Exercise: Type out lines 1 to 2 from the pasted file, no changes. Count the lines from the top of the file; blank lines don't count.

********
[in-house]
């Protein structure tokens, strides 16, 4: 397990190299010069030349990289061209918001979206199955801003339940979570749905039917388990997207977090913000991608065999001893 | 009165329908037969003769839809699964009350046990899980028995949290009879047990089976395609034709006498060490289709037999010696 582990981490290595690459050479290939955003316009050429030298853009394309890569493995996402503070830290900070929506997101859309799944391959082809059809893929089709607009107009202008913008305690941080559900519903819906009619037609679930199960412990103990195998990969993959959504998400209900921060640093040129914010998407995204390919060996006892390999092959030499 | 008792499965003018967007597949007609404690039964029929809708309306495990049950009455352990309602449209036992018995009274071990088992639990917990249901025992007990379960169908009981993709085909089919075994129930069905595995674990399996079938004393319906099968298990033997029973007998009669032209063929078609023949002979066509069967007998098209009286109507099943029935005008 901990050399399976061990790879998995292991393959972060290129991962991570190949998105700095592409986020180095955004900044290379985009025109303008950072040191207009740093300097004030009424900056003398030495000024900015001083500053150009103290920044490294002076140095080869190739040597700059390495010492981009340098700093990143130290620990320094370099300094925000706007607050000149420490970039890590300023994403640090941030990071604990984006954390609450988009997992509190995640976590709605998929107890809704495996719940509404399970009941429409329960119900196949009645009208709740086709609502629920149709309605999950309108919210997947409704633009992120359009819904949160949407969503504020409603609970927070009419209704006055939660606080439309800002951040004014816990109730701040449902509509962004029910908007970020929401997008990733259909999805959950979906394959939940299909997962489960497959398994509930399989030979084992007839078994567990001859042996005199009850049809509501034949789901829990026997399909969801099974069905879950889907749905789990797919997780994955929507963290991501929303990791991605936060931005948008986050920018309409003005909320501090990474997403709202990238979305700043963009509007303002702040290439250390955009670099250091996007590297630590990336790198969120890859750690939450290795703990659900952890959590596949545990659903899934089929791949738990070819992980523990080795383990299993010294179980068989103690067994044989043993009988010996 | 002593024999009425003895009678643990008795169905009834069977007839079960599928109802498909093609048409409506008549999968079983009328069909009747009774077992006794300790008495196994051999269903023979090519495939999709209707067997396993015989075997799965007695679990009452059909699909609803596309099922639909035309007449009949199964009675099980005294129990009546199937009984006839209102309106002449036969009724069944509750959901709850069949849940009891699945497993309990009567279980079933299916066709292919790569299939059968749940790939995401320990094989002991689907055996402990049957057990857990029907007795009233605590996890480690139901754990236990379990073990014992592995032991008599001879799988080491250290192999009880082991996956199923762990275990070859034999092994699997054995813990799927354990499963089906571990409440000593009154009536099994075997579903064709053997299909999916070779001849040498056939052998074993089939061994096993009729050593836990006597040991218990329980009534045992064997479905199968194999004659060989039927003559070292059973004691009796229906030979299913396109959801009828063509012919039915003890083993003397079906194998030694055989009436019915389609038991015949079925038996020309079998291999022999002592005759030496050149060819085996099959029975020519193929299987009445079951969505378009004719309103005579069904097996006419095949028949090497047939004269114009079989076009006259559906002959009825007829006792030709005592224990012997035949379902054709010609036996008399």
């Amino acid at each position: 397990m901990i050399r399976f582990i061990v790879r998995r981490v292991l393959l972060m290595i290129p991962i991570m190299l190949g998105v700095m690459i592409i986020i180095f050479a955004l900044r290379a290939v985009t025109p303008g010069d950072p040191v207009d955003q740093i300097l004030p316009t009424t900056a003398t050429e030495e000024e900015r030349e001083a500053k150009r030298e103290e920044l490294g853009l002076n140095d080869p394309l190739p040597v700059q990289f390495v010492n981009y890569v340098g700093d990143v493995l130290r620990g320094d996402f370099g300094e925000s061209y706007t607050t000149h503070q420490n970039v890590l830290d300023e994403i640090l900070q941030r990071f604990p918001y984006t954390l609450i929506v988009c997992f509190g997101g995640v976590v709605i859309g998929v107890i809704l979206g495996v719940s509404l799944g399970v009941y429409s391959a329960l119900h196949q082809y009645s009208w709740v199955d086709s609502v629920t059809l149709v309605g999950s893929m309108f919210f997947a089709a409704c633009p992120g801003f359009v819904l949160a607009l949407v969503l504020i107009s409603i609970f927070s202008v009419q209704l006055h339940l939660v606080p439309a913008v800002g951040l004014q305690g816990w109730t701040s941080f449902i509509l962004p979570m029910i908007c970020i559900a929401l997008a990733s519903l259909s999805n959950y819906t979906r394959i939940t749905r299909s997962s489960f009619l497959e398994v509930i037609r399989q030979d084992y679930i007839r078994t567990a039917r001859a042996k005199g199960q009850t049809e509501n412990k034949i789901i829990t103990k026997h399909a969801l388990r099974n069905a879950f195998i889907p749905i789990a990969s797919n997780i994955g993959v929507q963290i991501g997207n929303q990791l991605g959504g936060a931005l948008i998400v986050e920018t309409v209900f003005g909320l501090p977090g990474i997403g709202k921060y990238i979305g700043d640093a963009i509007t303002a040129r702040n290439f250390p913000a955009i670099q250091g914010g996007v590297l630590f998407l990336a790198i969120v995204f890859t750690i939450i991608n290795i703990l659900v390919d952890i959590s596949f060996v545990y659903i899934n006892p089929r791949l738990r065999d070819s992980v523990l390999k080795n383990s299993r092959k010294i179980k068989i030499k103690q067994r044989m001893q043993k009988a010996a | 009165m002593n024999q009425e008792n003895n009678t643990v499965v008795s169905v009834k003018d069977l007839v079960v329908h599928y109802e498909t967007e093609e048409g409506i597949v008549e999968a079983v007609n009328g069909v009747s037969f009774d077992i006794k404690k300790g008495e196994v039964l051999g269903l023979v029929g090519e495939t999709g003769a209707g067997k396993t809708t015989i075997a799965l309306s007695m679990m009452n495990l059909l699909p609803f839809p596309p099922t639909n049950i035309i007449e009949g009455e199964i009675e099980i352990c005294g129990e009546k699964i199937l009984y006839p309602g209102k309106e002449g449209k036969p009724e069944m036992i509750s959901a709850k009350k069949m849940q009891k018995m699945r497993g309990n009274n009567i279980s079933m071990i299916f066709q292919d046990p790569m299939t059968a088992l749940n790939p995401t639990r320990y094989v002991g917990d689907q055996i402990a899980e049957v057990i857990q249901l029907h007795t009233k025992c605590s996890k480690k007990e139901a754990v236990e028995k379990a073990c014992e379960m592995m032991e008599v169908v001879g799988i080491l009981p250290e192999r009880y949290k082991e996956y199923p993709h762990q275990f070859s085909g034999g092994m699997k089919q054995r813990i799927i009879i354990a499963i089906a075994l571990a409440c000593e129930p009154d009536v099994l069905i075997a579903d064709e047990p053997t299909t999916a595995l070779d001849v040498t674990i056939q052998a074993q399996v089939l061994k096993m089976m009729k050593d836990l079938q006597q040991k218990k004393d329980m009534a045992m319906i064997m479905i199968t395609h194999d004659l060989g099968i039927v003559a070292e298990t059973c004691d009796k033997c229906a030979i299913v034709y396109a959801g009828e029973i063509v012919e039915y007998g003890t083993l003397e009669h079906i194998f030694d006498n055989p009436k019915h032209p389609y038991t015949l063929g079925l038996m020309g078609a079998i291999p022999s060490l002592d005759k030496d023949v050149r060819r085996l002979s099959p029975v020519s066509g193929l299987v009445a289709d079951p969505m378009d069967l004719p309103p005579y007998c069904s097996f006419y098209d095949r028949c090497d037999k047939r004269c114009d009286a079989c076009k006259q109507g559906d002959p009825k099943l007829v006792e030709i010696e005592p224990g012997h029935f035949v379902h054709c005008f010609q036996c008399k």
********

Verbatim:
[in-house]
């Protein structure tokens, strides 16, 4: 397990190299010069030349990289061209918001979206199955801003339940979570749905039917388990997207977090913000991608065999001893 | 009165329908037969003769839809699964009350046990899980028995949290009879047990089976395609034709006498060490289709037999010696 582990981490290595690459050479290939955003316009050429030298853009394309890569493995996402503070830290900070929506997101859309799944391959082809059809893929089709607009107009202008913008305690941080559900519903819906009619037609679930199960412990103990195998990969993959959504998400209900921060640093040129914010998407995204390919060996006892390999092959030499 | 008792499965003018967007597949007609404690039964029929809708309306495990049950009455352990309602449209036992018995009274071990088992639990917990249901025992007990379960169908009981993709085909089919075994129930069905595995674990399996079938004393319906099968298990033997029973007998009669032209063929078609023949002979066509069967007998098209009286109507099943029935005008 901990050399399976061990790879998995292991393959972060290129991962991570190949998105700095592409986020180095955004900044290379985009025109303008950072040191207009740093300097004030009424900056003398030495000024900015001083500053150009103290920044490294002076140095080869190739040597700059390495010492981009340098700093990143130290620990320094370099300094925000706007607050000149420490970039890590300023994403640090941030990071604990984006954390609450988009997992509190995640976590709605998929107890809704495996719940509404399970009941429409329960119900196949009645009208709740086709609502629920149709309605999950309108919210997947409704633009992120359009819904949160949407969503504020409603609970927070009419209704006055939660606080439309800002951040004014816990109730701040449902509509962004029910908007970020929401997008990733259909999805959950979906394959939940299909997962489960497959398994509930399989030979084992007839078994567990001859042996005199009850049809509501034949789901829990026997399909969801099974069905879950889907749905789990797919997780994955929507963290991501929303990791991605936060931005948008986050920018309409003005909320501090990474997403709202990238979305700043963009509007303002702040290439250390955009670099250091996007590297630590990336790198969120890859750690939450290795703990659900952890959590596949545990659903899934089929791949738990070819992980523990080795383990299993010294179980068989103690067994044989043993009988010996 | 002593024999009425003895009678643990008795169905009834069977007839079960599928109802498909093609048409409506008549999968079983009328069909009747009774077992006794300790008495196994051999269903023979090519495939999709209707067997396993015989075997799965007695679990009452059909699909609803596309099922639909035309007449009949199964009675099980005294129990009546199937009984006839209102309106002449036969009724069944509750959901709850069949849940009891699945497993309990009567279980079933299916066709292919790569299939059968749940790939995401320990094989002991689907055996402990049957057990857990029907007795009233605590996890480690139901754990236990379990073990014992592995032991008599001879799988080491250290192999009880082991996956199923762990275990070859034999092994699997054995813990799927354990499963089906571990409440000593009154009536099994075997579903064709053997299909999916070779001849040498056939052998074993089939061994096993009729050593836990006597040991218990329980009534045992064997479905199968194999004659060989039927003559070292059973004691009796229906030979299913396109959801009828063509012919039915003890083993003397079906194998030694055989009436019915389609038991015949079925038996020309079998291999022999002592005759030496050149060819085996099959029975020519193929299987009445079951969505378009004719309103005579069904097996006419095949028949090497047939004269114009079989076009006259559906002959009825007829006792030709005592224990012997035949379902054709010609036996008399």